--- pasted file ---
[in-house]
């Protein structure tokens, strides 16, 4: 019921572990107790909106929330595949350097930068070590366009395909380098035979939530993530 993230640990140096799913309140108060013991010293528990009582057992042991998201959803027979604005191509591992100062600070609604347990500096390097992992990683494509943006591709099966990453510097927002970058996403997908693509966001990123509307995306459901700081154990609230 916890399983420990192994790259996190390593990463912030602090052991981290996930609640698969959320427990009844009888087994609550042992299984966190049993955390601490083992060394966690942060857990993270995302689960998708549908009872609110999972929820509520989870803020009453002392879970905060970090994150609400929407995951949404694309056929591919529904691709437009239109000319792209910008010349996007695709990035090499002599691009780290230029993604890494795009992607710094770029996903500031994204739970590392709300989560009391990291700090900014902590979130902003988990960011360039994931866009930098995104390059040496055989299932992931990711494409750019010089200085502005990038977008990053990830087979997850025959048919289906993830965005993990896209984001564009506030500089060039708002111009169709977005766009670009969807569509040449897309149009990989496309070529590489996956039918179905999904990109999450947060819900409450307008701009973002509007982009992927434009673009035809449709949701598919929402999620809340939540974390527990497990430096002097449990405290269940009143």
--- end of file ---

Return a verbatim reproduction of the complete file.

[in-house]
């Protein structure tokens, strides 16, 4: 019921572990107790909106929330595949350097930068070590366009395909380098035979939530993530 993230640990140096799913309140108060013991010293528990009582057992042991998201959803027979604005191509591992100062600070609604347990500096390097992992990683494509943006591709099966990453510097927002970058996403997908693509966001990123509307995306459901700081154990609230 916890399983420990192994790259996190390593990463912030602090052991981290996930609640698969959320427990009844009888087994609550042992299984966190049993955390601490083992060394966690942060857990993270995302689960998708549908009872609110999972929820509520989870803020009453002392879970905060970090994150609400929407995951949404694309056929591919529904691709437009239109000319792209910008010349996007695709990035090499002599691009780290230029993604890494795009992607710094770029996903500031994204739970590392709300989560009391990291700090900014902590979130902003988990960011360039994931866009930098995104390059040496055989299932992931990711494409750019010089200085502005990038977008990053990830087979997850025959048919289906993830965005993990896209984001564009506030500089060039708002111009169709977005766009670009969807569509040449897309149009990989496309070529590489996956039918179905999904990109999450947060819900409450307008701009973002509007982009992927434009673009035809449709949701598919929402999620809340939540974390527990497990430096002097449990405290269940009143």